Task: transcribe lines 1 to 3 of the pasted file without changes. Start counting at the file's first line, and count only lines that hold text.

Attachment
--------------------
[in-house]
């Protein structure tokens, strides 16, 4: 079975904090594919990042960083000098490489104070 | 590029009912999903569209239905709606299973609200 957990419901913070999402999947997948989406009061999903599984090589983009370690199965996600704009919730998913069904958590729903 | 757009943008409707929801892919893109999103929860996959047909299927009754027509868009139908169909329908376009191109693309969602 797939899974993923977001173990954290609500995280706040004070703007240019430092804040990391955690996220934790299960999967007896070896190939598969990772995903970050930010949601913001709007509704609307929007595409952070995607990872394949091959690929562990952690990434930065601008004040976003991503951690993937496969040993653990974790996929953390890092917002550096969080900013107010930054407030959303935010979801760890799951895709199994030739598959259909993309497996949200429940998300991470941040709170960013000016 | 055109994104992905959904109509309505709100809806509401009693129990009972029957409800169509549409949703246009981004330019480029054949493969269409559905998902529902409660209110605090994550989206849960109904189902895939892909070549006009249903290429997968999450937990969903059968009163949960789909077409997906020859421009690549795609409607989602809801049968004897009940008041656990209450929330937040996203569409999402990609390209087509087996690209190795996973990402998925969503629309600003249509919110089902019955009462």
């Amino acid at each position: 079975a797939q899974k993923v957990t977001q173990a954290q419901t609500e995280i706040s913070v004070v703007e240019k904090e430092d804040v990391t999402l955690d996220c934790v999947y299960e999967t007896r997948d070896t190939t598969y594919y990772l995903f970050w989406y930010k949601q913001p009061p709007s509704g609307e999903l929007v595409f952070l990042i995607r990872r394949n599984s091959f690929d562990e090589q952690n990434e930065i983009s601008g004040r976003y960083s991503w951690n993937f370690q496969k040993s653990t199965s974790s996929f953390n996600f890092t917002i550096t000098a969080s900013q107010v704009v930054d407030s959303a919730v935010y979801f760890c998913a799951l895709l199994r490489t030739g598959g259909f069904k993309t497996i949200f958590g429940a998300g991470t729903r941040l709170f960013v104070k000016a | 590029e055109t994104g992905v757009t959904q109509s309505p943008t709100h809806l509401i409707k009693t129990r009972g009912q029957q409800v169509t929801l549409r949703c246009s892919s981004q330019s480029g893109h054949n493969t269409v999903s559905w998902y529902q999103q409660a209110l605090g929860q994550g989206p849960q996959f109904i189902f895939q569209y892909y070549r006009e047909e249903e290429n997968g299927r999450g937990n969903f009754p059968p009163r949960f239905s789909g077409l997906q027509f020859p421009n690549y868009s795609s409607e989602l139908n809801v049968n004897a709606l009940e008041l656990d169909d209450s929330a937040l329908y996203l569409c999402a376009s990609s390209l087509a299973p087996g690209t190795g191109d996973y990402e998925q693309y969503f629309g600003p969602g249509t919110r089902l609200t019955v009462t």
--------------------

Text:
[in-house]
């Protein structure tokens, strides 16, 4: 079975904090594919990042960083000098490489104070 | 590029009912999903569209239905709606299973609200 957990419901913070999402999947997948989406009061999903599984090589983009370690199965996600704009919730998913069904958590729903 | 757009943008409707929801892919893109999103929860996959047909299927009754027509868009139908169909329908376009191109693309969602 797939899974993923977001173990954290609500995280706040004070703007240019430092804040990391955690996220934790299960999967007896070896190939598969990772995903970050930010949601913001709007509704609307929007595409952070995607990872394949091959690929562990952690990434930065601008004040976003991503951690993937496969040993653990974790996929953390890092917002550096969080900013107010930054407030959303935010979801760890799951895709199994030739598959259909993309497996949200429940998300991470941040709170960013000016 | 055109994104992905959904109509309505709100809806509401009693129990009972029957409800169509549409949703246009981004330019480029054949493969269409559905998902529902409660209110605090994550989206849960109904189902895939892909070549006009249903290429997968999450937990969903059968009163949960789909077409997906020859421009690549795609409607989602809801049968004897009940008041656990209450929330937040996203569409999402990609390209087509087996690209190795996973990402998925969503629309600003249509919110089902019955009462």
């Amino acid at each position: 079975a797939q899974k993923v957990t977001q173990a954290q419901t609500e995280i706040s913070v004070v703007e240019k904090e430092d804040v990391t999402l955690d996220c934790v999947y299960e999967t007896r997948d070896t190939t598969y594919y990772l995903f970050w989406y930010k949601q913001p009061p709007s509704g609307e999903l929007v595409f952070l990042i995607r990872r394949n599984s091959f690929d562990e090589q952690n990434e930065i983009s601008g004040r976003y960083s991503w951690n993937f370690q496969k040993s653990t199965s974790s996929f953390n996600f890092t917002i550096t000098a969080s900013q107010v704009v930054d407030s959303a919730v935010y979801f760890c998913a799951l895709l199994r490489t030739g598959g259909f069904k993309t497996i949200f958590g429940a998300g991470t729903r941040l709170f960013v104070k000016a | 590029e055109t994104g992905v757009t959904q109509s309505p943008t709100h809806l509401i409707k009693t129990r009972g009912q029957q409800v169509t929801l549409r949703c246009s892919s981004q330019s480029g893109h054949n493969t269409v999903s559905w998902y529902q999103q409660a209110l605090g929860q994550g989206p849960q996959f109904i189902f895939q569209y892909y070549r006009e047909e249903e290429n997968g299927r999450g937990n969903f009754p059968p009163r949960f239905s789909g077409l997906q027509f020859p421009n690549y868009s795609s409607e989602l139908n809801v049968n004897a709606l009940e008041l656990d169909d209450s929330a937040l329908y996203l569409c999402a376009s990609s390209l087509a299973p087996g690209t190795g191109d996973y990402e998925q693309y969503f629309g600003p969602g249509t919110r089902l609200t019955v009462t």